Adam Bede by George Eliot
In Adam Bede (1859) George Eliot took the well-worn tale of a lovely dairy-maid seduced by a careless squire, and out if it created a wonderfully innovative and sympathetic portrait of the lives of ordinary Midlands working people--their labors and loves, their beliefs, their talk. This edition reprints the original broadsheet reports of the murder case that was a starting point for the book, and detailed notes illuminate Eliot's many literary and Biblical allusions
Thoughts: I read both Adam Bede and Middlemarch by George Eliot and Adam Bede really stuck with me. I was so surprised that I enjoyed it as much as I did.
Dombey and Son by Charles Dickens
Dombey and Son, Charles Dickens’s story of a powerful man whose callous neglect of his family triggers his professional and personal downfall, showcases the author’s gift for vivid characterization and unfailingly realistic description. As Jonathan Lethem contends in his Introduction, Dickens’s “genius . . . is at one with the genius of the form of the novel itself: Dickens willed into existence the most capacious and elastic and versatile kind of novel that could be, one big enough for his vast sentimental yearnings and for every impulse and fear and hesitation in him that countervailed those yearnings too. Never parsimonious and frequently contradictory, he always gives us everything he can, everything he’s planned to give, and then more.” This Modern Library Paperback Classic was set from the 1867 “Charles Dickens” edition.
Thoughts: I loved Dombey and Son, it is a very large novel but it was fantastic. I loved the ending, and felt really satisfied when I finished it. I think it was a great timely novel, when sons had priority over daughters. Dombey and Son made me realize that readers shouldn't feel overwhelmed by the size of a novel.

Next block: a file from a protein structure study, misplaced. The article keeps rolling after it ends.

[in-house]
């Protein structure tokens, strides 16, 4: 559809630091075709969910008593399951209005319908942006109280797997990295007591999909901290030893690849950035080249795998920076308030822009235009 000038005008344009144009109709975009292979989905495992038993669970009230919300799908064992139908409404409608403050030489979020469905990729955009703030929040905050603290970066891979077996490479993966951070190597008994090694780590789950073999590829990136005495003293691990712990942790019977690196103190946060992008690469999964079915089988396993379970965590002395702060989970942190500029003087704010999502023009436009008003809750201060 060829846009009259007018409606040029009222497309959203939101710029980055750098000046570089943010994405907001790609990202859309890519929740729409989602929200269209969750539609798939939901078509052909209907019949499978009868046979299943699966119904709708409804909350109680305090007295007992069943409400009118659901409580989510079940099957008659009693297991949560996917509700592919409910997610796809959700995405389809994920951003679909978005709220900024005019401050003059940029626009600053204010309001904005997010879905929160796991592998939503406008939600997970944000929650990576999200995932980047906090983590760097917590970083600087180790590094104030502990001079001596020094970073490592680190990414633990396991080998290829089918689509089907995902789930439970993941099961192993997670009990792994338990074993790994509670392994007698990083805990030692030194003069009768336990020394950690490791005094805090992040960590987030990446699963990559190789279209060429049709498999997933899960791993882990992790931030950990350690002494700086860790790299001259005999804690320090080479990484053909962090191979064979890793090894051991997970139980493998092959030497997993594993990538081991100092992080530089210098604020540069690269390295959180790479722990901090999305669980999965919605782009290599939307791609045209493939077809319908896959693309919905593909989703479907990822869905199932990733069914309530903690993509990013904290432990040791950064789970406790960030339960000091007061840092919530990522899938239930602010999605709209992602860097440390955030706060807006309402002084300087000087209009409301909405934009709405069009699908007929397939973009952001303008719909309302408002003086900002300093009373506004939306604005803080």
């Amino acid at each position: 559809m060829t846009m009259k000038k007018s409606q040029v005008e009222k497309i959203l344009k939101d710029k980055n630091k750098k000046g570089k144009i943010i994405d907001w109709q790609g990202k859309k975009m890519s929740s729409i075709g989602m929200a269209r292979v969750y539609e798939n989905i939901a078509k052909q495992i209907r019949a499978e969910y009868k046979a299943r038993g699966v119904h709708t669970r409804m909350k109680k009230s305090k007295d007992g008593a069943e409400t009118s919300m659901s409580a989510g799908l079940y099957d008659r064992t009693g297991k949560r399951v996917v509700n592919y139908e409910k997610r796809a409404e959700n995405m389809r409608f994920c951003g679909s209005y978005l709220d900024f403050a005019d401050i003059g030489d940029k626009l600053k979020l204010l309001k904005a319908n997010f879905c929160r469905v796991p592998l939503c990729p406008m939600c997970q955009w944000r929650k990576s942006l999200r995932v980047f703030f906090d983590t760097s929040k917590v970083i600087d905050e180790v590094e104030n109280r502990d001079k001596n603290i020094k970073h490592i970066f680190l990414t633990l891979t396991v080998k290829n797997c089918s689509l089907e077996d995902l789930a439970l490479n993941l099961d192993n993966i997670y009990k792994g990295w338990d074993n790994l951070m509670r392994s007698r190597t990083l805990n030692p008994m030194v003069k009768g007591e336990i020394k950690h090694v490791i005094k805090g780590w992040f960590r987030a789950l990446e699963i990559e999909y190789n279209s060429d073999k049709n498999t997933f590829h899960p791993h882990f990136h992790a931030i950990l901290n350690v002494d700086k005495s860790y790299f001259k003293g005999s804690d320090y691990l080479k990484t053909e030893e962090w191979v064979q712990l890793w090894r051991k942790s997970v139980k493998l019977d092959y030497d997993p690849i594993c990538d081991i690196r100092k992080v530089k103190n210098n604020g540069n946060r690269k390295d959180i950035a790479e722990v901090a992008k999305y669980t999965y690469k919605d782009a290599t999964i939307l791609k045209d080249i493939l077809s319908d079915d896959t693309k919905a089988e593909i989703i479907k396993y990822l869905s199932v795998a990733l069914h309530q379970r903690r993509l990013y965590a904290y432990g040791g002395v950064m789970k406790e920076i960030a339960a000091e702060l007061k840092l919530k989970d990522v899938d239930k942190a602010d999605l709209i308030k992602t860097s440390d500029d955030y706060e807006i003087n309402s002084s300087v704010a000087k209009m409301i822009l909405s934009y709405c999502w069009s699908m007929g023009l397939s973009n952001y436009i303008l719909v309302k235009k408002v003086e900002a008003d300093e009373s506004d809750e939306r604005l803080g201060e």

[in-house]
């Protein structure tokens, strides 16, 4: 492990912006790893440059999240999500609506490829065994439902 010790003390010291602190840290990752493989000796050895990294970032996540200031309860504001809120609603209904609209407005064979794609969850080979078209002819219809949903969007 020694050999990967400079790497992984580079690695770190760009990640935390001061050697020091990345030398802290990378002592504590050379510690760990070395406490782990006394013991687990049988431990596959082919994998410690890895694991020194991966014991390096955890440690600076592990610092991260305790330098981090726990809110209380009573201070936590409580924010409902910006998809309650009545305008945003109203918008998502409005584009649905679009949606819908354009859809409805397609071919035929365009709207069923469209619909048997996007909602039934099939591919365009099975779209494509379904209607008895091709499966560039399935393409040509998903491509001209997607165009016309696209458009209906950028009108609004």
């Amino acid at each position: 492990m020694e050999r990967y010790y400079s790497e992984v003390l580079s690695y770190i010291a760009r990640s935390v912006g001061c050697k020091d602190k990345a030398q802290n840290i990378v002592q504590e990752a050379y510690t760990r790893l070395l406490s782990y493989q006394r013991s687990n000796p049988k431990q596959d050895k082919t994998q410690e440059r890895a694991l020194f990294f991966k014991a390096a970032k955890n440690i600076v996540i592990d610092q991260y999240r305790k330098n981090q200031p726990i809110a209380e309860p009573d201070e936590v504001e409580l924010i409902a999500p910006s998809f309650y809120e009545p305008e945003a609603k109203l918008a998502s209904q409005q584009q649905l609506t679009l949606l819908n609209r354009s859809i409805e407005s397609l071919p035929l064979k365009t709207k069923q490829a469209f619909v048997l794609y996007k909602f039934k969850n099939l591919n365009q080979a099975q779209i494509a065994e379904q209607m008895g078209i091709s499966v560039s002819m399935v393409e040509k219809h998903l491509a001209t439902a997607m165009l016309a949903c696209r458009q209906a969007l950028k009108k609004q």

Both of the following novels were required reading for my African-American Literature class.
Passing by Nella Larsen
First published to critical acclaim in 1929, Passing firmly established Nella Larsen's prominence among women writers of the Harlem Renaissance. The Modern Library is proud to present Passing — an electrifying story of two women who cross the color line in 1920s New York—together with a new Introduction by the Obie Award- winning playwright and novelist Ntozake Shange
Thoughts: I still have a notebook with all of the quotes that I took from this novel. I haven't read any other of Nella Larsen's books but I loved this one!
Daddy was a Number Runner by Louisa Meriwether
Recently chosen by Essence magazine, this beloved modern classic tells the poignant story of a spirited young woman’s coming of age in -Depression-era Harlem. While 12-year-old Francie Coffin’s world and family threaten to fall apart, this remarkable young heroine must call upon her own wit and endurance to survive amidst the treacheries of racism and sexism, poverty and violence. "The novel’s greatest achievement lies in the strong sense of black life that it conveys: the vitality and force behind the despair . . . a most -important novel."—New York Times Book Review
Thoughts: Daddy was a Number Runner reminds me of A Tree Grows in Brooklyn. A great classic, and coming of age novel. I loved Francie, and her story. This one is more of a modern classic. but highly recommended.